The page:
Litigation involving MBIA Inc. has been keeping investors on edge for about four years now, as the bond insurer has waged war with the banks whose financial products it insured in the run-up to the economic crisis. It’s also generated some wrenching reversals of fortune for the lead lawyers battling over MBIA’s 2009 restructuring, which the banks say allowed the company to shirk its obligations to structured finance policyholders.

The latest victory–and it’s a big one–belongs to Marc Kasowitz of Kasowitz Benson Torres & Friedman. In a 59-page decision issued on Monday, New York Supreme Court justice Barbara Kapnick sided with Kasowitz and the New York State Insurance Department and refused to overturn the state’s decision to approve the MBIA transaction.

The decision is a blow for Bank of America Corporation and Societe Generale SA, the only two banks remaining in the so-called Article 78 proceeding before Kapnick, and their top lawyer, Sullivan & Cromwell’s Robert Giuffra Jr. Giuffra had argued during a closely watched quasi-trial last summer that the restructuring allowed MBIA to shield billions in assets from the banks, and that state regulators never should have approved it.

Kapnick made it clear ahead of the trial that Giuffra would have to prove that former state insurance superintendent Eric Dinallo abused his discretion in approving the MBIA transaction, and she restricted him from invoking "all the intentional and terrible things" MBIA allegedly meant to achieve with its restructuring.

In the end, Kapnick ruled that the banks couldn’t meet their burden. "The issue before this Court is whether there was a rational basis for the [approval], or whether it was an arbitrary decision," the judge wrote in Monday’s decision. "This court cannot say that it was arbitrary and capricious for the NYID not to have taken the course that Petitioners insist, after the fact, would have been more prudent."

The ruling sent MBIA’s shares up 21 percent during daytime trading on Monday. But the insurer isn’t out of the woods yet, since Kapnick’s decision doesn’t affect parallel fraud claims the banks have brought against MBIA.

Sister publication the New York Law Journal has more on Monday’s decision here.

MBIA spun off its relatively healthy municipal bond insurance business from its crippled structured finance division in February 2009, transferring $5.4 billion in capital into the new entity, National Public Finance Guarantee Corporation. MBIA argued that it would still be able to pay policyholders in full, and that the transaction would allow it to stave off a costly bankruptcy proceeding. A Winston & Strawn team led by Lawrence Larose advised MBIA on the transaction.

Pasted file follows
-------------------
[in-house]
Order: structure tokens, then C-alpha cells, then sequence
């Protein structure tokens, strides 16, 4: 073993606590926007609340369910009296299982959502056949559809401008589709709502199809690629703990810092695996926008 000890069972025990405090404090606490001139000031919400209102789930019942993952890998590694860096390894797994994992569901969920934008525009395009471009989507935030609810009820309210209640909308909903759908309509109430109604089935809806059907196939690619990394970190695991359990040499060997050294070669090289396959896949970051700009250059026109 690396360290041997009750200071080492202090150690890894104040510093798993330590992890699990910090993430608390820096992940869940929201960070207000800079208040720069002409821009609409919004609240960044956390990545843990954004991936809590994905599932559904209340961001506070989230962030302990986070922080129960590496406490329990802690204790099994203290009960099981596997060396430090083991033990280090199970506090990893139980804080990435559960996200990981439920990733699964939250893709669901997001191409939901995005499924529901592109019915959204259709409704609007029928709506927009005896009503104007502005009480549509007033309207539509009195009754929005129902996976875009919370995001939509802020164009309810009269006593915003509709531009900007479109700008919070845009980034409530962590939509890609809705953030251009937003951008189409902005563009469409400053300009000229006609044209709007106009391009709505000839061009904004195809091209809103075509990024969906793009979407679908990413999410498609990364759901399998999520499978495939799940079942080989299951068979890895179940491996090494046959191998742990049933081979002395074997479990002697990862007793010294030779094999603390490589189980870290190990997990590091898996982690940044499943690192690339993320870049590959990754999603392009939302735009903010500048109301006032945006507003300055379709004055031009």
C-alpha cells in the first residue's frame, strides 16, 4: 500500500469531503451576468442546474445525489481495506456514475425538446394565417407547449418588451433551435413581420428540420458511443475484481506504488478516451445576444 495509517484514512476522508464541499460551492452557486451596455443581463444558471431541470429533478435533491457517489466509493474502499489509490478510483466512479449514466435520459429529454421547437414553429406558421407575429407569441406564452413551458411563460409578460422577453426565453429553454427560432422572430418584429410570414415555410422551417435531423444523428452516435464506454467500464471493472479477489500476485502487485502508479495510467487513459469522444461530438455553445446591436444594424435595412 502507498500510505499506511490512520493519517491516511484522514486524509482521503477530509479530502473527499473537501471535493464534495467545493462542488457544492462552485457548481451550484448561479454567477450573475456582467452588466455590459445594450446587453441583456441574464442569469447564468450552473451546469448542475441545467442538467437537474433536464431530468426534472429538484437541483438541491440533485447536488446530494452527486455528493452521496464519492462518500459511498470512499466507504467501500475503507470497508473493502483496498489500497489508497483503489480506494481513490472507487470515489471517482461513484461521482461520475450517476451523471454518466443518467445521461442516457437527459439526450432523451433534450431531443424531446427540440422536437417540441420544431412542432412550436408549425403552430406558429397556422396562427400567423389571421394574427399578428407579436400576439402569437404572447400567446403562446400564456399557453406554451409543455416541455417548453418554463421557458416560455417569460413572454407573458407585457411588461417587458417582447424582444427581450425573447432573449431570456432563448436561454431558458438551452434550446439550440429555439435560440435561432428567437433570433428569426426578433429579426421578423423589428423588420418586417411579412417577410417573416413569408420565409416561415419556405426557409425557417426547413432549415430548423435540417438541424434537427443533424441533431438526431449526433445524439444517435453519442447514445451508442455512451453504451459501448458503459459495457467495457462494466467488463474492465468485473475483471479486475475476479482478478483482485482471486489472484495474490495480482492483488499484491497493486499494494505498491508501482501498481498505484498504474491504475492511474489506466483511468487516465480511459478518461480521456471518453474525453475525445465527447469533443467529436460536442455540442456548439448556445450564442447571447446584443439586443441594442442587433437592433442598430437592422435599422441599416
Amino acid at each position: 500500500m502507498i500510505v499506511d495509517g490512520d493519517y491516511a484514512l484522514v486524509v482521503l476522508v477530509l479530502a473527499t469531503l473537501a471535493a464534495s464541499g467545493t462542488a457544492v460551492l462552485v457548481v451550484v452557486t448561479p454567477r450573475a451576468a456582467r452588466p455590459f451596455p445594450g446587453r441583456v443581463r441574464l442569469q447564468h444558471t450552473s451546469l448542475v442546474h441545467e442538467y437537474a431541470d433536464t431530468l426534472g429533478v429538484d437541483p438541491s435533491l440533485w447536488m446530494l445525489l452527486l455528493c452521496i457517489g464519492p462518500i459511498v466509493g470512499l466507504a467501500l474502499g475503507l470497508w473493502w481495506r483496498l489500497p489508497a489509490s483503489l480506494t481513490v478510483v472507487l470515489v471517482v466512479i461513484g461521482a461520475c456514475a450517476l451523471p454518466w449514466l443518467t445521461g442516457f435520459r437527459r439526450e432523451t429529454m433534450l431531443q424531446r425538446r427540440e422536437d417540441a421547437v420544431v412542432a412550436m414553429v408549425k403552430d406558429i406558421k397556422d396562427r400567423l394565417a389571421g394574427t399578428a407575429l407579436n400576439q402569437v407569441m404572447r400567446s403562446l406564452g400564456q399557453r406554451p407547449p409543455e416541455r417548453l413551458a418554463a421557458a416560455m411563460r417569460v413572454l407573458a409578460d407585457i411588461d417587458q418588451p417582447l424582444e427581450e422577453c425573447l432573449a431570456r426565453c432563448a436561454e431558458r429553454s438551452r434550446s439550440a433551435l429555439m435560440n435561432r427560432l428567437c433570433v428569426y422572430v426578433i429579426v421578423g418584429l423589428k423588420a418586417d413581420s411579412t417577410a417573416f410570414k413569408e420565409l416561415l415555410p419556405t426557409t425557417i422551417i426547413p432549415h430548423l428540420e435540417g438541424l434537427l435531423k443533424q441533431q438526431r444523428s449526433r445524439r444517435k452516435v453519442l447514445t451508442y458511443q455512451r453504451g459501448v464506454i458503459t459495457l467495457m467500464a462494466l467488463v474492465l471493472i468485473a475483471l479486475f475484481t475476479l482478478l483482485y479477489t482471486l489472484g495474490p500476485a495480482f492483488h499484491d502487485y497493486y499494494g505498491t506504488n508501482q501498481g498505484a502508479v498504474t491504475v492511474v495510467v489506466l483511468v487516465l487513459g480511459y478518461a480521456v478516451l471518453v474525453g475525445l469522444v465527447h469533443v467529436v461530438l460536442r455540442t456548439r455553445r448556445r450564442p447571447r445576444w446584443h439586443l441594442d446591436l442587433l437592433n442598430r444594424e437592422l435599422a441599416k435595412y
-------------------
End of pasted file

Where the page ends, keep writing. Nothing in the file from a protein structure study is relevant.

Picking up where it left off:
A group of 18 banks sued MBIA in New York state court in May 2009, alleging that the transaction amounted to a massive fraudulent conveyance. An appellate court tossed the case in January 2011, ruling that the banks should have brought an administrative proceeding challenging NYID’s approval of the restructuring under New York’s Article 78 statute. But New York’s top court reinstated the case in June 2011, ruling that both the fraudulent conveyance claims against MBIA and the Article 78 case should go forward in tandem. We got whiplash as the cases bounced around the courts, and we ended up naming both Kasowitz and Giuffra "Litigator of the Week" as they traded victories.

Kapnick held the Article 78 hearing over several days in May and June of 2012. She likened the proceeding to a "glorified oral argument" and a "not-trial trial." David Hogado of the New York attorney general’s office argued for the NYID, with Kasowitz making the case for MBIA.

Guiffra offered a slew of arguments in hopes of clearing the high hurdle of showing that NYID acted in an "arbitrary or capricious" manner. For one thing, Giuffra cited 14 cases that he said stand for the notion that NYID’s approval must be annulled because it rested on false and misleading information. According to the banks, MBIA misled NYID about its financial conditions and the results of various stress tests. In its briefs, MBIA admitted to making some errors in its stress test analysis, but said those errors were not material.

Kapnick rejected the banks’ arguments in Monday’s decision, writing that "none of the fourteen cases cited provide a basis for this Court to annul the Approval Letter." She noted that NYID has a practice of not fact-checking applications to restructure, and that it wouldn’t be proper for her to disturb that practice "absent a violation of law or regulation."

Giuffra told us Monday that the banks plan to appeal.

"This was as thorough and extensive of a hearing of an issue as you could get," Kasowitz said after the ruling came down. "We’re very confident that the ruling will get upheld."